Remember, you can’t include everything that everyone wants… or at least on your first release.

Good technique is MoSCoW principle – you need to decide with your client which is ‘must have’, ‘should have’, ‘could have’ and ‘would have’.

Once you are finished, the document, which you should fill in is the Requirement Traceability Matrix: Requirements Traceability Matrix – Template

Project Scope Statement

You have to consider the following things:

  • Justification – why the project is undertaken
  • Acceptance Criteria – agreed rules on what is going to be considered as an successful deliverable
  • List of the deliverables
  • Constraints, assumptions and exclusions from the project

THE WBS

The process of subdividing the requirements into smaller pieces is called “Creating Work Breakdown Structure”

wbs.JPG

In the end, you should have a tree like the one below – with different levels of division.

This kind of view helps us to understand better the structure of our project and to deliver greater results. Of course creating a hierarchical list is also an option.You can find templates for both in the following files:

Work Breakdown Structure – Template

WBS2.JPG

If you go on the path of creating WBS you will need also a WBS Dictionary where you need to give a little more details on the work packages: WBS Dictionary – Template

Scope Baseline

Typically the Scope Baseline consists the documents of approved Scope Statement, WBS and WBS dictionary.  

Control Scope

In this phase we you need to develop a process for the scope change requests.

But we will discuss this topic another time 🙂

Validate Scope

This is the process of getting a formal approval from customer about the project deliverables.

If the client is not satisfied with the final result of some deliverable, you can agree on a change request, which you can perform on the next release/phase.

Please note that you can make changes on the documents and the processes I have explained.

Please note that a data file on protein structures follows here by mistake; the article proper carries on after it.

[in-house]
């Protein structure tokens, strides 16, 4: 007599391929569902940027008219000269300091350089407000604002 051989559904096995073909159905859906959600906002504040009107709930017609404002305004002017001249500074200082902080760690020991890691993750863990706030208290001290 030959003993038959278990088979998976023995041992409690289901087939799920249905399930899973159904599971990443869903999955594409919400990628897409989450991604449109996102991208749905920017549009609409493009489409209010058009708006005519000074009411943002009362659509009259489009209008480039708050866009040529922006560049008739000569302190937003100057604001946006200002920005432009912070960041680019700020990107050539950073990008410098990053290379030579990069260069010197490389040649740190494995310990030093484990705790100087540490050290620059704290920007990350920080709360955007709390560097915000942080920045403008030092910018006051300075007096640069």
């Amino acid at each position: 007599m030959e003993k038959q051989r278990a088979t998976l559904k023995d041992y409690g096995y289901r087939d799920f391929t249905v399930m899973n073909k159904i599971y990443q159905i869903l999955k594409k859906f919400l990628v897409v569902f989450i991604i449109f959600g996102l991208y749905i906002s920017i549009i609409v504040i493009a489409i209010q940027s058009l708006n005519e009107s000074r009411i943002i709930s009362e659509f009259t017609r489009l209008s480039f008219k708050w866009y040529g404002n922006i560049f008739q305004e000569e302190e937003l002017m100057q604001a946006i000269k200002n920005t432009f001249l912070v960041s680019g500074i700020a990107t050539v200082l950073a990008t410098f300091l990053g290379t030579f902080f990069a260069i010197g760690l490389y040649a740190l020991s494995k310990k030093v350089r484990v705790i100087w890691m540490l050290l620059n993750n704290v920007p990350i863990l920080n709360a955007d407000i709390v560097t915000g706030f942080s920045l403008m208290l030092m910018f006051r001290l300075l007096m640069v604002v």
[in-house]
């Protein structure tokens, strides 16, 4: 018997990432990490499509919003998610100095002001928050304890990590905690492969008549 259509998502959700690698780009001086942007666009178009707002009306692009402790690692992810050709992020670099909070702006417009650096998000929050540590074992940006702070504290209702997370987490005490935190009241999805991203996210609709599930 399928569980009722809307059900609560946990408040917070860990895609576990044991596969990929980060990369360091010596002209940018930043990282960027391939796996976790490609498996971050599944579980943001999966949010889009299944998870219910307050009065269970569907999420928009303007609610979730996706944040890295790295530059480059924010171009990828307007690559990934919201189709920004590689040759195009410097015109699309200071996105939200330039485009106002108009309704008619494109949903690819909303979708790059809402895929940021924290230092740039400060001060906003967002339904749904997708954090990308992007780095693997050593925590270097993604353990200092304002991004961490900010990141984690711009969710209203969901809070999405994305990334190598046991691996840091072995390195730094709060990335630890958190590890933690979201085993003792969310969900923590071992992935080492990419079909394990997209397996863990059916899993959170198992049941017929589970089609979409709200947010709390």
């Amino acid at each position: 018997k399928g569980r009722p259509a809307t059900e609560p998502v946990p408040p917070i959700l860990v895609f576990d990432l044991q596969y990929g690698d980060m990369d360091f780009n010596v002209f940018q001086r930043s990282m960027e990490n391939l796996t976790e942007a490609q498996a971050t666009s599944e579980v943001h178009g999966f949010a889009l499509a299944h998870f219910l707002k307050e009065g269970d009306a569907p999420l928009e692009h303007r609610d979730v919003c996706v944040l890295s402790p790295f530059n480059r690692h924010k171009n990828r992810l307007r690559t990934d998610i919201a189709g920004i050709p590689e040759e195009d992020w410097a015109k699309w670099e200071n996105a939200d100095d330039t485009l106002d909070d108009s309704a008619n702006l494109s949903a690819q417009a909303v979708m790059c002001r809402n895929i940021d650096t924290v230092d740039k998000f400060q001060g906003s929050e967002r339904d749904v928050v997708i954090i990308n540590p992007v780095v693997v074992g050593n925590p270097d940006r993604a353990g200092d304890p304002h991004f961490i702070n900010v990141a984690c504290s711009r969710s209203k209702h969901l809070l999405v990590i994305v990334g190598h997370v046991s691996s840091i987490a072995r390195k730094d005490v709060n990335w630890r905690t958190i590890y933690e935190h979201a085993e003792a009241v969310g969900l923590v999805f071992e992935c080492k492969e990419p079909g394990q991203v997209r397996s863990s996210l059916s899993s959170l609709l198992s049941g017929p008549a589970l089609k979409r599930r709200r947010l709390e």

This article is only a recommendation that worked for me in the past. If you want you can take a look at the Scope Management Plan of the project, described in my last post.

Scope Management Plan – Estimation Tool

Cheers.

 

 

 

 

 

 

 

 

 

 

 

How to manage software project

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Starting a project from scratch could be very overwhelming. Especially if you are beginner in the project management and  you are not sure from where to start or how to connect all the pieces.

Would it be nice to have a complete guide on how to manage a project with a real-life example? From the initial phases of creating a business case, collecting the requirements, to the executions and all the way to closing.

The experiment

Having all that said  I decided  to create a series of blog posts where I will introduce a Software Project and plan it step by step, including all the necessary parts and relevant tutorials for it.

For being more specific and closer to the real world I will plan and build an open source software project. Sounds interesting, huh?

cartoon-admitting-mistakes.jpgThe product

Some time ago I did a small research about the estimation practices in the project management.

While I was doing that I didn’t found any useful web application which provides tools for performing Monte Carlo Analysis and basic estimations like PERT or 3-points.

So I thought it would be awesome if we have a simple tool, which can provide this functionality – simple, easy and user friendly.

The best of both worlds

I will begin my experiment following the Watefall model – create the project charter, collect the requirements, create Work Breakdown Structure (WBS), define and estimate the activities.

Meanwhile, according to the plan, I will write some code and create the application myself 🙂

The main goal here is to apply all the theory I have learned from the PMBOK, practice my PM skills and create a valuable product at the end.

Feel free to share your thoughts about my experiment or give advises, using the following twitter hashtag #onlineestimations or comment here 🙂

So, let’s start!

In this article I will create a project charter and identify the stakeholders, as part of the initiating phase.

The Project Charter

Creating a project charter is one of the most essential parts of the project planning. At first it may looks unecessary, however it can help:

  •         the stakeholders to have an overview of the project’s main goals
  •         you clear your mind over the project
  •         finding the weak spots

Here you can find great tutorial on how to write your project charter (free template in included).

Back to our project: in the next few paragraphs I will fill out all the components, needed for creating a project charter.

Business Case Statement
Currently in the market it is hard to find a free system, which allows the project managers to create estimations of the tasks in their projects and compare different approaches.

The system we are aiming to create should give the end user different options for their time or costs estimations, using the most popular and useful techniques. It would also allow them to perform Monte Carlo analysis, which can predict many different possible outcomes, based on statistical formulas.

Problem Statements